The Antibiotic Use and Resistance reporting module will launch this week,Tom Frieden,director of the Centers for Disease Control and Prevention,said at a National Press Club luncheon Tuesday. It will allow any hospital in the country to electronically track all antibiotics prescribed in hospitals and for hospitals to track patterns of drug resistance in patients with infections.
“That will allow doctors to be empowered with the right information at the right time to make the right decision,so that they can give patients antibiotics that are needed that are neither too broad nor too narrow,” Frieden said.
Two million Americans get sick with antibiotic-resistant infections each year,according to the CDC. The agency estimates that 23,000 of those people die as a result. Some bacteria have become resistant to almost all available antibiotics.
“Antibiotic resistance could affect any of us,” Frieden said. “Although the problem is big and although it’s getting worse,it’s not too late to reverse it.”
The rise in antibiotic-resistant infections is in part because of the overuse of antibiotics.
“Many antibiotics that are being used are not necessary,” Frieden said. “We’ve done a study that suggests that a third of all antibiotics being prescribed in this country are either unnecessary or inappropriate.”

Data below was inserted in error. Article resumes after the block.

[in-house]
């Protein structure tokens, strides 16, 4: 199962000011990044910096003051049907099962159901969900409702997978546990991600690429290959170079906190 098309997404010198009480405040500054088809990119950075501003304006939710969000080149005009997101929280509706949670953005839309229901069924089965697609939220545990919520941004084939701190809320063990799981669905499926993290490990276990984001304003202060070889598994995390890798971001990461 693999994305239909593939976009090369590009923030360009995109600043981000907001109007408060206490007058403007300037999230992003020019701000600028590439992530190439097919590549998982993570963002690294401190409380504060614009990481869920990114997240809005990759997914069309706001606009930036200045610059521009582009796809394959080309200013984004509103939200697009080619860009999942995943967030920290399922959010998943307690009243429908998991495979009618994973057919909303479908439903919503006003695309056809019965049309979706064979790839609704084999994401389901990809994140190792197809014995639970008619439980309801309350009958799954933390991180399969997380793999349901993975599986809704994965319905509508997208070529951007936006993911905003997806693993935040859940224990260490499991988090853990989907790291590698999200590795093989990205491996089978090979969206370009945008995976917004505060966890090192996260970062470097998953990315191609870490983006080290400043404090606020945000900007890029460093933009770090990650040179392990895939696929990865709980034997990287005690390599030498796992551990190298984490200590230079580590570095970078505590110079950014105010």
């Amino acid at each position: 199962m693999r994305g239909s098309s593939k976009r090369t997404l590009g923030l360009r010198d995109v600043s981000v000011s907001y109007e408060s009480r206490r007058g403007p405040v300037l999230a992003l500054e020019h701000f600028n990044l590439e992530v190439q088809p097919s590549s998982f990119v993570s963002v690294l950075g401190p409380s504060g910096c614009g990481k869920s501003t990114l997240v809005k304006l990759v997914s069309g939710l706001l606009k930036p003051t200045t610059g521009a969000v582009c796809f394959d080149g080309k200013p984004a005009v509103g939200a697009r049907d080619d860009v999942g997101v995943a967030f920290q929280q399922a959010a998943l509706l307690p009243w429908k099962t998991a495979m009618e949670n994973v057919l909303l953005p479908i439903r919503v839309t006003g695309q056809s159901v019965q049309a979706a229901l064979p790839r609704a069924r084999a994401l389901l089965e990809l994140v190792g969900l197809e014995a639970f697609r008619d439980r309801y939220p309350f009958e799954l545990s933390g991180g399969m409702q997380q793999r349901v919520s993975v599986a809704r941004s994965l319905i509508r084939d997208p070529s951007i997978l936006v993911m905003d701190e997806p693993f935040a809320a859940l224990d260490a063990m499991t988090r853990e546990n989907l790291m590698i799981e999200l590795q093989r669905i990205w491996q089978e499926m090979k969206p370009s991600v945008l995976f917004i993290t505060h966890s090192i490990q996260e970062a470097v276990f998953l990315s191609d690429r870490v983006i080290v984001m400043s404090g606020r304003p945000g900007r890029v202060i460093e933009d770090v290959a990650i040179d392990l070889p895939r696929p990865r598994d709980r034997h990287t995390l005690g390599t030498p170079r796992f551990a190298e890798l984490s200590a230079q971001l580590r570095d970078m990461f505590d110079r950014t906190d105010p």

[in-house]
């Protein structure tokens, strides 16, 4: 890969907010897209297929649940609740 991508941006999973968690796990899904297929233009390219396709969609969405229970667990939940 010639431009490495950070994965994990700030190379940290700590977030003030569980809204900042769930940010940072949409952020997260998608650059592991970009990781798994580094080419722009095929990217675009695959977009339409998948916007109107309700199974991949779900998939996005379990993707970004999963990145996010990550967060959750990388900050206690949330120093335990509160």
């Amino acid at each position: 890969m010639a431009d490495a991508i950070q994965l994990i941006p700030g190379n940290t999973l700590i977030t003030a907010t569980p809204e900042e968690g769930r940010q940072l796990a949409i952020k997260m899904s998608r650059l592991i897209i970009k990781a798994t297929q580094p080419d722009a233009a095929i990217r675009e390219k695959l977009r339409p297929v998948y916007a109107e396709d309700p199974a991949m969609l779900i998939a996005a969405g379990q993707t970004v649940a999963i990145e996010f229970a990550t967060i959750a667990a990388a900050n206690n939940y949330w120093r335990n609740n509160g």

If antibiotics are used too often or inappropriately,they can stop working effectively when needed,according to the CDC.
But certain medications,which are safer for patients,are underutilized. Frieden said aspirin is prescribed about half as often as it should be for patients who have had or are at risk of having a heart attack. The risk and benefits of antibiotics and medication must be weighed when prescribed,he said,which is part of why tracking prescriptions with the new index will be useful.
The program is part of the agency’s National Healthcare Safety Network,an infection-tracking system that allows more than 12,000 participating facilities to receive information on infection problem areas and measure the progress of prevention efforts.
Frieden’s talk came on the heels of revelations that CDC scientists mishandled dangerous pathogens – including potentially lethal anthrax and bird flu. He testified before a subcommittee of the House Energy and Commerce Committee last week and couldn’t escape the luncheon without a few questions on the subject.
“I think the committee very appropriately had concerns,” he said. ‘We want to do things to improve safety – but don’t take us at our word. We will review and share the results of that and make sure what we do we do transparently.”
The CDC has shut down the two labs involved in the anthrax and bird flu incidents and has suspended the transfer of samples from high-security labs until their safety procedures are reviewed. A group of outside experts will advise the agency on biosafety as well.
“Despite the recent incidents,the fact is the CDC has more than 15,000 staff,” Frieden said. “We’re there 24/7 to protect people from threats,whether they’re infectious disease,environmental threats,or chronic disease – cancer,heart disease – whether they’re intentionally created,man-made,or naturally occurring,whether they’re in this country or anywhere in the world.”
Reach reporter Erin Bell at [email protected] or 202-326-9866. SHFWire stories are free to any news organization that gives the reporter a byline and credits the SHFWire.